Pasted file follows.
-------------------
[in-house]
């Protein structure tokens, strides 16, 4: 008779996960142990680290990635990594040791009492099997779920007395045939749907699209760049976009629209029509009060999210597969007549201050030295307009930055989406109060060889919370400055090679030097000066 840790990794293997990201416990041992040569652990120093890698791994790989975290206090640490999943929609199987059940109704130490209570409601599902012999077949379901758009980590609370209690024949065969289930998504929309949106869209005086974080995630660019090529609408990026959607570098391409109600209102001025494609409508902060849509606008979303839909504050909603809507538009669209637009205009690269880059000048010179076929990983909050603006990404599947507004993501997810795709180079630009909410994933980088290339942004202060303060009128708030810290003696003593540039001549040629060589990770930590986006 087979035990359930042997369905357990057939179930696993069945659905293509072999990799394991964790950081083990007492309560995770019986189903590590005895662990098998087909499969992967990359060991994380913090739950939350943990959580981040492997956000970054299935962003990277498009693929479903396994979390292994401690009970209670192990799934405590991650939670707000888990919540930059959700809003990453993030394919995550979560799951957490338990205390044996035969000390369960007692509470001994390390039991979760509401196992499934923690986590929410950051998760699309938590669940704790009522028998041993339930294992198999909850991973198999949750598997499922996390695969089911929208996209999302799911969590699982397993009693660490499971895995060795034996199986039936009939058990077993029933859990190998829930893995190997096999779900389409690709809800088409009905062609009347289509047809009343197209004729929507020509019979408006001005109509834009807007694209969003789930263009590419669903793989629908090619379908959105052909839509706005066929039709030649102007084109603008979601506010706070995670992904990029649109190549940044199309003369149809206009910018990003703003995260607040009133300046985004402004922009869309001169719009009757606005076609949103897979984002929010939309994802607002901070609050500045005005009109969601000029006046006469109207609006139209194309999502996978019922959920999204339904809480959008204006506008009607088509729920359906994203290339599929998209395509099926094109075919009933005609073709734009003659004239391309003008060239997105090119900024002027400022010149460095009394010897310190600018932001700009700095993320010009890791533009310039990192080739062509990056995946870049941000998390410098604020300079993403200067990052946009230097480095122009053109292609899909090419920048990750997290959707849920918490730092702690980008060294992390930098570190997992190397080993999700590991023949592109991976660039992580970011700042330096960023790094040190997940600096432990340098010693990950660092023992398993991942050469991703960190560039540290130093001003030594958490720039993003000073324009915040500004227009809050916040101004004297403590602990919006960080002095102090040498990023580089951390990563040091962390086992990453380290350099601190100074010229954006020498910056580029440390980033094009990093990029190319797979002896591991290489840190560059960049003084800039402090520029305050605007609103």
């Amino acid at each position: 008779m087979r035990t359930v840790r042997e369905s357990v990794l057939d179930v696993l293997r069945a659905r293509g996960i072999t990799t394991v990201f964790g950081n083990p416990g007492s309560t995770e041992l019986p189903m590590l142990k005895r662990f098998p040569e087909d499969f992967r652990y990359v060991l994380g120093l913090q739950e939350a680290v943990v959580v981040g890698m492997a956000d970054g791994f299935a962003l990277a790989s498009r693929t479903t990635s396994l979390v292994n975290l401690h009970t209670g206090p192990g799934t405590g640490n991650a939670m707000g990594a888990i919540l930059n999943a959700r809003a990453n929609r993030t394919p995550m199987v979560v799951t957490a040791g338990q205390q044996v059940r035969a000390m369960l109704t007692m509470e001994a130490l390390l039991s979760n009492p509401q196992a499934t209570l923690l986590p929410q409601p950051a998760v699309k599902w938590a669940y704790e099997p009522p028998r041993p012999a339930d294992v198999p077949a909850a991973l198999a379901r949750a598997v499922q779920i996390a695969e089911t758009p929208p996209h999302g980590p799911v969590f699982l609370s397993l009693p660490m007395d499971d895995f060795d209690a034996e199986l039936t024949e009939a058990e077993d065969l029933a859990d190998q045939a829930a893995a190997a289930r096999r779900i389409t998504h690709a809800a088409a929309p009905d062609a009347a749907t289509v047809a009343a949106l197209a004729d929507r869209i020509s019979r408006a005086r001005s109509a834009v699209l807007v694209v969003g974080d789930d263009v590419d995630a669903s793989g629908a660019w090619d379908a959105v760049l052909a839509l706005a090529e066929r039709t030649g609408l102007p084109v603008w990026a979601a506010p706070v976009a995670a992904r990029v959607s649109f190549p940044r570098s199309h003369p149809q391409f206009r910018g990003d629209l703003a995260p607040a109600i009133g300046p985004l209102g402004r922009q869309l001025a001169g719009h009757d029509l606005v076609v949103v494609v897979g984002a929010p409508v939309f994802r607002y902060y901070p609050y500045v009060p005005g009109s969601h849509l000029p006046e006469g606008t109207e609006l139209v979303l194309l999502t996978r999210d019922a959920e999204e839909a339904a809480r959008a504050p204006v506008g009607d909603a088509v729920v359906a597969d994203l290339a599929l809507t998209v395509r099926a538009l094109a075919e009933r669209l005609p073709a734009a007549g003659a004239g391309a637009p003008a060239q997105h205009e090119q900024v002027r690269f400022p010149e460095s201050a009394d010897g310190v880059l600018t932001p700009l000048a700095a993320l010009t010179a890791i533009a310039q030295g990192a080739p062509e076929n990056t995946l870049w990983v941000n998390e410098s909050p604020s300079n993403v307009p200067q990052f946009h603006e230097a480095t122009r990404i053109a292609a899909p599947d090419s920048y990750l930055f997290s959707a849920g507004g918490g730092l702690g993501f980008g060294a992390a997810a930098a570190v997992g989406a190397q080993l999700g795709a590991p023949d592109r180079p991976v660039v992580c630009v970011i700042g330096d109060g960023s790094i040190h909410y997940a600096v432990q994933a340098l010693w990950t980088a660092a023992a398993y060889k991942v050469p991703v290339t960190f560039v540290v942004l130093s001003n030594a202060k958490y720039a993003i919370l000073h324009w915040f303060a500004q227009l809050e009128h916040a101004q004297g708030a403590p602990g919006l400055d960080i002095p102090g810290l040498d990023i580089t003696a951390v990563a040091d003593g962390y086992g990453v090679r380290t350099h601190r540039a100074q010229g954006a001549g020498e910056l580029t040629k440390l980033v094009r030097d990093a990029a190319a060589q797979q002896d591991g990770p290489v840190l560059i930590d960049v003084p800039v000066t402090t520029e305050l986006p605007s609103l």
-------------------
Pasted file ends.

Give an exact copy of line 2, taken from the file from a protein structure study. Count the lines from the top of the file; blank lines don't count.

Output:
């Protein structure tokens, strides 16, 4: 008779996960142990680290990635990594040791009492099997779920007395045939749907699209760049976009629209029509009060999210597969007549201050030295307009930055989406109060060889919370400055090679030097000066 840790990794293997990201416990041992040569652990120093890698791994790989975290206090640490999943929609199987059940109704130490209570409601599902012999077949379901758009980590609370209690024949065969289930998504929309949106869209005086974080995630660019090529609408990026959607570098391409109600209102001025494609409508902060849509606008979303839909504050909603809507538009669209637009205009690269880059000048010179076929990983909050603006990404599947507004993501997810795709180079630009909410994933980088290339942004202060303060009128708030810290003696003593540039001549040629060589990770930590986006 087979035990359930042997369905357990057939179930696993069945659905293509072999990799394991964790950081083990007492309560995770019986189903590590005895662990098998087909499969992967990359060991994380913090739950939350943990959580981040492997956000970054299935962003990277498009693929479903396994979390292994401690009970209670192990799934405590991650939670707000888990919540930059959700809003990453993030394919995550979560799951957490338990205390044996035969000390369960007692509470001994390390039991979760509401196992499934923690986590929410950051998760699309938590669940704790009522028998041993339930294992198999909850991973198999949750598997499922996390695969089911929208996209999302799911969590699982397993009693660490499971895995060795034996199986039936009939058990077993029933859990190998829930893995190997096999779900389409690709809800088409009905062609009347289509047809009343197209004729929507020509019979408006001005109509834009807007694209969003789930263009590419669903793989629908090619379908959105052909839509706005066929039709030649102007084109603008979601506010706070995670992904990029649109190549940044199309003369149809206009910018990003703003995260607040009133300046985004402004922009869309001169719009009757606005076609949103897979984002929010939309994802607002901070609050500045005005009109969601000029006046006469109207609006139209194309999502996978019922959920999204339904809480959008204006506008009607088509729920359906994203290339599929998209395509099926094109075919009933005609073709734009003659004239391309003008060239997105090119900024002027400022010149460095009394010897310190600018932001700009700095993320010009890791533009310039990192080739062509990056995946870049941000998390410098604020300079993403200067990052946009230097480095122009053109292609899909090419920048990750997290959707849920918490730092702690980008060294992390930098570190997992190397080993999700590991023949592109991976660039992580970011700042330096960023790094040190997940600096432990340098010693990950660092023992398993991942050469991703960190560039540290130093001003030594958490720039993003000073324009915040500004227009809050916040101004004297403590602990919006960080002095102090040498990023580089951390990563040091962390086992990453380290350099601190100074010229954006020498910056580029440390980033094009990093990029190319797979002896591991290489840190560059960049003084800039402090520029305050605007609103």